Happy Christmas, Doctor brings The Doctor and friends back to Killala and a reunion with Susan and Miche. This story was harder to write than it should have been, because real life kept interfering with it. But it was always meant to be quite episodic, with one thing following another. They arrive, The Doctor chats with elderly Mrs Whelan, who talks about the Christmas hamper, he gives them a trip of a lifetime around the world on the way to the Parish Hall. Then the dance, the trip to get the presents, delivering the hamper, The Doctor as Father Christmas. This was never meant to be an adventure. Significantly, The Doctor comments in Voyage of the Damned, the 2007 Christmas special, that his Christmases are always explosive. I wanted to give him a peaceful Christmas with friends, and nothing much happening, no crisis worse than the party Santa not turning up.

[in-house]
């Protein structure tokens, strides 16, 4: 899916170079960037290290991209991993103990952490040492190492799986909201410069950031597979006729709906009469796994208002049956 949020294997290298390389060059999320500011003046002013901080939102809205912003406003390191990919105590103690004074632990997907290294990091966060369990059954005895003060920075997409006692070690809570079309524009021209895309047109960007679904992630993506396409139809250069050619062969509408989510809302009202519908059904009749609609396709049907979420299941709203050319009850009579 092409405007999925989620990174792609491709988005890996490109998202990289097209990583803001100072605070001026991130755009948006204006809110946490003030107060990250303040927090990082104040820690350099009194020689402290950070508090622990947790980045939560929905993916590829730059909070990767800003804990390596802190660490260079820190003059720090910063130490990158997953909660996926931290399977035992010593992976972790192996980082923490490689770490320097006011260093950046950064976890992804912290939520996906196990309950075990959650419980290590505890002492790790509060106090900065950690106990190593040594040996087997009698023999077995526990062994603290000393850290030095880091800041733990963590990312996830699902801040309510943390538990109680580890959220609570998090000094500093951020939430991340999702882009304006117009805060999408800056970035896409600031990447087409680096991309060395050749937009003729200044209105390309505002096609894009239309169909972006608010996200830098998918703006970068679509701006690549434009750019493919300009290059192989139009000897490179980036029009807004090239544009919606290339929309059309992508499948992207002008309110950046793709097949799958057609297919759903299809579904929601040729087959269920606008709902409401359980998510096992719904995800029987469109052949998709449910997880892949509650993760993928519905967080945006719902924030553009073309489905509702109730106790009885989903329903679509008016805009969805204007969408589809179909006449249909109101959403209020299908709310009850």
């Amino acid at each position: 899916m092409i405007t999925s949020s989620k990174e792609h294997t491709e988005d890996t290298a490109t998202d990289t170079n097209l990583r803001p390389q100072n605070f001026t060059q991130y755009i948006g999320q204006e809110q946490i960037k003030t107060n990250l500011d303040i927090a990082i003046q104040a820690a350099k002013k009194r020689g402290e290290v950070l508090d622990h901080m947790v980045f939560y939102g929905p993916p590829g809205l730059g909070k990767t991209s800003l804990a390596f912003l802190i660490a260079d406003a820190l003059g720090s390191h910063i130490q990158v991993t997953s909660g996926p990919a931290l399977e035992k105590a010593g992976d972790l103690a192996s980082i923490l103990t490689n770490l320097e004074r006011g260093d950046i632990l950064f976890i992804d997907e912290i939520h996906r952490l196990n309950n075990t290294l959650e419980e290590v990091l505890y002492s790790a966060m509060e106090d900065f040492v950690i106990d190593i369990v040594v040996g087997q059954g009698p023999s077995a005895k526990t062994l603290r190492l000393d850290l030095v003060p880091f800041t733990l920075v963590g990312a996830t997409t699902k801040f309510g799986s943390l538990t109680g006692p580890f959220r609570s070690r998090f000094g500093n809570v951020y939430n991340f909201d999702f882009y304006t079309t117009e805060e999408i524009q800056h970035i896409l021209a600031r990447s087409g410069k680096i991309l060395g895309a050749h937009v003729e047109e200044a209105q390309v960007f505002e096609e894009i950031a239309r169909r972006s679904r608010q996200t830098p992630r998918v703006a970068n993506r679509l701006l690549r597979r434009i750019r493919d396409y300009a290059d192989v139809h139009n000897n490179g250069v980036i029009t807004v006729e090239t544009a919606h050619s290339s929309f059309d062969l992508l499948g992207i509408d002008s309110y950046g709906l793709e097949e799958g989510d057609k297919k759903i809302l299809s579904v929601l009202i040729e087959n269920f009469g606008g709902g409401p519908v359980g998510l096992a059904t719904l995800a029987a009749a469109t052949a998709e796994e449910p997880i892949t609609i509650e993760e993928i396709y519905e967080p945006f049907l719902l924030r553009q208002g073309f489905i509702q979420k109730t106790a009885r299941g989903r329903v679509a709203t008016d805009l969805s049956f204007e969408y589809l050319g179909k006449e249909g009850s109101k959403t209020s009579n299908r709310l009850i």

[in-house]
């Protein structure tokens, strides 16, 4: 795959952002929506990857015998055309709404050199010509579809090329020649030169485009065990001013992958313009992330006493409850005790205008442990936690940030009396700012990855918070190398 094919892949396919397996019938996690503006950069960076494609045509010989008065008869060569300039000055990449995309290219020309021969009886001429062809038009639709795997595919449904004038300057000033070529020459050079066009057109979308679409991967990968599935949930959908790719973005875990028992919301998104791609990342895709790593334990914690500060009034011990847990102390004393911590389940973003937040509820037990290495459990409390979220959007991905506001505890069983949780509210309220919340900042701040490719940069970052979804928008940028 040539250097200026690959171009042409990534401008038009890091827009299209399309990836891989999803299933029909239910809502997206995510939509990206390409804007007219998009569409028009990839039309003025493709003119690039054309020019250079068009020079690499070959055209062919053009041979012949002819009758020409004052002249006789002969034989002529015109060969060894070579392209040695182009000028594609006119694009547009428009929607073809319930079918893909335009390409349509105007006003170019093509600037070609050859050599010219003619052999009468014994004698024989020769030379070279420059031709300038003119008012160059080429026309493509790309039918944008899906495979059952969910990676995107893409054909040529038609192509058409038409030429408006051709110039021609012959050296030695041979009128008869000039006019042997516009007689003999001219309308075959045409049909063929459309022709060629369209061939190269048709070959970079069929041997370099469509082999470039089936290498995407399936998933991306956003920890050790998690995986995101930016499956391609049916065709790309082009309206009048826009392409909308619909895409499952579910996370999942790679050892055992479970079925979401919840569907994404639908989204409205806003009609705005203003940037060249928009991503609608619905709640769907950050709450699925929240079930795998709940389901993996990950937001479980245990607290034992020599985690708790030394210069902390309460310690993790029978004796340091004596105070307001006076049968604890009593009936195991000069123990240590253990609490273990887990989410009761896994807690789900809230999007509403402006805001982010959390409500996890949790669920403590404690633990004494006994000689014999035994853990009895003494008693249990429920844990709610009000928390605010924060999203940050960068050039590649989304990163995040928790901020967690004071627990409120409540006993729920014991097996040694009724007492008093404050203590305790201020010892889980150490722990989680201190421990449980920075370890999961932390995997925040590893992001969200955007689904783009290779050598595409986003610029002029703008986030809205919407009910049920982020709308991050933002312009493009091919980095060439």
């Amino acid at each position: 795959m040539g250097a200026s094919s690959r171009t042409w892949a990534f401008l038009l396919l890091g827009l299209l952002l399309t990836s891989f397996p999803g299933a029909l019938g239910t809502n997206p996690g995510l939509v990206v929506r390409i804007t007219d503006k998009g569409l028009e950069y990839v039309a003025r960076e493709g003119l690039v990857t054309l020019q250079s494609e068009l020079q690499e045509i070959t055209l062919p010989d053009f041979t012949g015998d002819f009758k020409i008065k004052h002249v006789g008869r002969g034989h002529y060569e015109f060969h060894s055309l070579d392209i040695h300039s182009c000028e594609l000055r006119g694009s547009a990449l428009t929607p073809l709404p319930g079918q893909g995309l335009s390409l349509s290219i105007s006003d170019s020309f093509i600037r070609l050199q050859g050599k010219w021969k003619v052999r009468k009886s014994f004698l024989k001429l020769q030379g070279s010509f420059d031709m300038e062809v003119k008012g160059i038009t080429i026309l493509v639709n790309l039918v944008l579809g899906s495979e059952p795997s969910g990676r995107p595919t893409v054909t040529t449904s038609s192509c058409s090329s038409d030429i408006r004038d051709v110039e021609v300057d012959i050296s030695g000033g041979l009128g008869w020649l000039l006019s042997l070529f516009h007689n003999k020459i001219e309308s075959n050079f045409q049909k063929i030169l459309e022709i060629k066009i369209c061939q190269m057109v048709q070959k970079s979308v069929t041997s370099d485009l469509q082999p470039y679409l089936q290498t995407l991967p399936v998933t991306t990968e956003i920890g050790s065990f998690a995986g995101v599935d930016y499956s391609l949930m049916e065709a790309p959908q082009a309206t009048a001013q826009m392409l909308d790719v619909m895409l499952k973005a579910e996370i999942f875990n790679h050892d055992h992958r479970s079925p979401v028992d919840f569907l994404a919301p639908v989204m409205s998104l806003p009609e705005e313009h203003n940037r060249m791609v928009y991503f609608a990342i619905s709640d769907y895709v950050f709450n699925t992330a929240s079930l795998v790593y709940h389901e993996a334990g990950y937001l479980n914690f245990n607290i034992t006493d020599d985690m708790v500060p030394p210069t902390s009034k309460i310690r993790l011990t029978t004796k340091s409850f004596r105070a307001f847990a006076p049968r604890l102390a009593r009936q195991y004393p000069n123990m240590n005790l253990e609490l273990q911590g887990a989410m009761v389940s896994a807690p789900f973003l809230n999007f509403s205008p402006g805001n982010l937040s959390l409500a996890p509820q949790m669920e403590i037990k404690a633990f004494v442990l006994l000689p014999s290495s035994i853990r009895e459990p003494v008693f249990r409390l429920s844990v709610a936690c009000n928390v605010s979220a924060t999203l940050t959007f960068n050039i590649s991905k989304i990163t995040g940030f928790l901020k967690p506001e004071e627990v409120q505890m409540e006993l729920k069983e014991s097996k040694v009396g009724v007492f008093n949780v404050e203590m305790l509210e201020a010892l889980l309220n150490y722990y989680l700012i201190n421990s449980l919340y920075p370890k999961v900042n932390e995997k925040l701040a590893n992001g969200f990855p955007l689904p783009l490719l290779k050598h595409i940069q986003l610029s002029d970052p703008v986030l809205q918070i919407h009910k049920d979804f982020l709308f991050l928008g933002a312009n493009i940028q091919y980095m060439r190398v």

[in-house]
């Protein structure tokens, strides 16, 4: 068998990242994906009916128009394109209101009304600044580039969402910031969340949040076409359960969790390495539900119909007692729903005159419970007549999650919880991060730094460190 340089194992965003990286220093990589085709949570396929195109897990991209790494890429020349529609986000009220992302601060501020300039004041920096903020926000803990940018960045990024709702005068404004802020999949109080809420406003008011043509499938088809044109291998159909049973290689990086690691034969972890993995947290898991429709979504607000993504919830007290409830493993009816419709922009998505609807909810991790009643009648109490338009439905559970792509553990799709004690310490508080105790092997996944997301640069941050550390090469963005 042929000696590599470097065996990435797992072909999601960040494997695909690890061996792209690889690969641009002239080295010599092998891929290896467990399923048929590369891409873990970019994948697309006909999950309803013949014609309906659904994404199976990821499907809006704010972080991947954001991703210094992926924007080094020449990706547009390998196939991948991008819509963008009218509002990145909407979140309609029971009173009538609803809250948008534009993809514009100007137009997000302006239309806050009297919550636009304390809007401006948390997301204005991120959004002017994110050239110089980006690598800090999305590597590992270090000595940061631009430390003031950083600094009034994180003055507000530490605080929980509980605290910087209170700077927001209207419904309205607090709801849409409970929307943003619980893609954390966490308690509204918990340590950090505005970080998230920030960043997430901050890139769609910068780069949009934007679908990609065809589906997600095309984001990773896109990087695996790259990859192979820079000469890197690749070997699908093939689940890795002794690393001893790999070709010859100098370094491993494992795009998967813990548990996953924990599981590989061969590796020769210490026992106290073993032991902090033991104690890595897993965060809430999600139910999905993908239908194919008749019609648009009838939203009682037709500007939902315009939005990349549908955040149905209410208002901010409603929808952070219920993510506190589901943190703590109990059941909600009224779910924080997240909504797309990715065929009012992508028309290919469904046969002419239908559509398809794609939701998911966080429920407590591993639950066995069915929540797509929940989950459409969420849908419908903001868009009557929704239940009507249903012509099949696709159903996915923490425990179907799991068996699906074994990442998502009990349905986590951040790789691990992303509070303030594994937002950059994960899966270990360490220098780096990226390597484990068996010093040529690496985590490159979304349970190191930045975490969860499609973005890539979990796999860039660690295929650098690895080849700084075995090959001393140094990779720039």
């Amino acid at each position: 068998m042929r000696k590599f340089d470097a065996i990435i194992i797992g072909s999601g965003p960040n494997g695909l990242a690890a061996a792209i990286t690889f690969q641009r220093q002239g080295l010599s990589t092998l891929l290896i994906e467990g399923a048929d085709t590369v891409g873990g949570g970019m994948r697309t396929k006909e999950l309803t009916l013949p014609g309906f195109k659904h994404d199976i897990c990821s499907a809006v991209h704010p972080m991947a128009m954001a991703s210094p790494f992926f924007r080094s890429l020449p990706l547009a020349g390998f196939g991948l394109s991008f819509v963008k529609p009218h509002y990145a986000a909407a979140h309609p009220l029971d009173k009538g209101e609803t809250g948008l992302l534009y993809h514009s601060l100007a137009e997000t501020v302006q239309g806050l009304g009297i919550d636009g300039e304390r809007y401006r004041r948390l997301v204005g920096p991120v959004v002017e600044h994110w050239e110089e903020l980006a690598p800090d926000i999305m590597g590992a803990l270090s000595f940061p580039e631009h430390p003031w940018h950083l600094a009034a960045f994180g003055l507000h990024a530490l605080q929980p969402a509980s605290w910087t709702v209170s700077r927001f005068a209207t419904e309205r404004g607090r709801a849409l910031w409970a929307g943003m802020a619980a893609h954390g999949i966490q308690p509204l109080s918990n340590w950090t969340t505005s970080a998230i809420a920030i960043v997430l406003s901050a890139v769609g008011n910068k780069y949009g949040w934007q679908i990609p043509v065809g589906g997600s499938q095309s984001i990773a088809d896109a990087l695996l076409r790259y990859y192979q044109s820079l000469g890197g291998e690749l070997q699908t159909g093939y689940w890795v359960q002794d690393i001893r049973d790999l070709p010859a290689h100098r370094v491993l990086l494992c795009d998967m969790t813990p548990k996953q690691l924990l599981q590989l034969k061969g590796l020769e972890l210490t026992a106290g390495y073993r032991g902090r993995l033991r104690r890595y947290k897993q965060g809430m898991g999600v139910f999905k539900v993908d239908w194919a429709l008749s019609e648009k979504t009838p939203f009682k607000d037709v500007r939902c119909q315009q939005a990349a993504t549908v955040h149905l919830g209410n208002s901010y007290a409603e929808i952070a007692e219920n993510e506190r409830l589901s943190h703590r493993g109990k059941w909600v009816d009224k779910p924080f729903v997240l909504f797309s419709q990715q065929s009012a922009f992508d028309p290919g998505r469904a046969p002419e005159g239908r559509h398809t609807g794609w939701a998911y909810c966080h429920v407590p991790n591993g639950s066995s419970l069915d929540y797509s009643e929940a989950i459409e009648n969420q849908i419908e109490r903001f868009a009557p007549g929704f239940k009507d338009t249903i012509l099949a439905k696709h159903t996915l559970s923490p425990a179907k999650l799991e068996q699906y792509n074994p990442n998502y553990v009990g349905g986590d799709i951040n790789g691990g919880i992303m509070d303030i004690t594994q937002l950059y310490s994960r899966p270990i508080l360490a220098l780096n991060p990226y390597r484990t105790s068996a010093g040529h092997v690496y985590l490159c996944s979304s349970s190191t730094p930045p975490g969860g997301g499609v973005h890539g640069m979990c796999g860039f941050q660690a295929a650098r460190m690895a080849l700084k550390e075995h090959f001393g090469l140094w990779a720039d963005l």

EXCEPT for the last bit. The Irish tradition of leaving a candle in the window to guide the Holy Family on their journey is, I think, a perfectly charming one, and there are a lot of short stories in Irish literature that play on that tradition. The most famous, is The Mother, by Patrick Pearse. This was my take on it. The idea of The Doctor being midwife in the stable caused a split in my regular readership. Most thought it was a lovely idea. A few felt it was blasphemous. Anyone who thinks that probably wouldn’t appreciate the comment by The Doctor in Voyage of The Damned ‘Long story, I should know. I got the last room’. It’s not blasphemous. It’s just a variation on the theme.

 

The Mother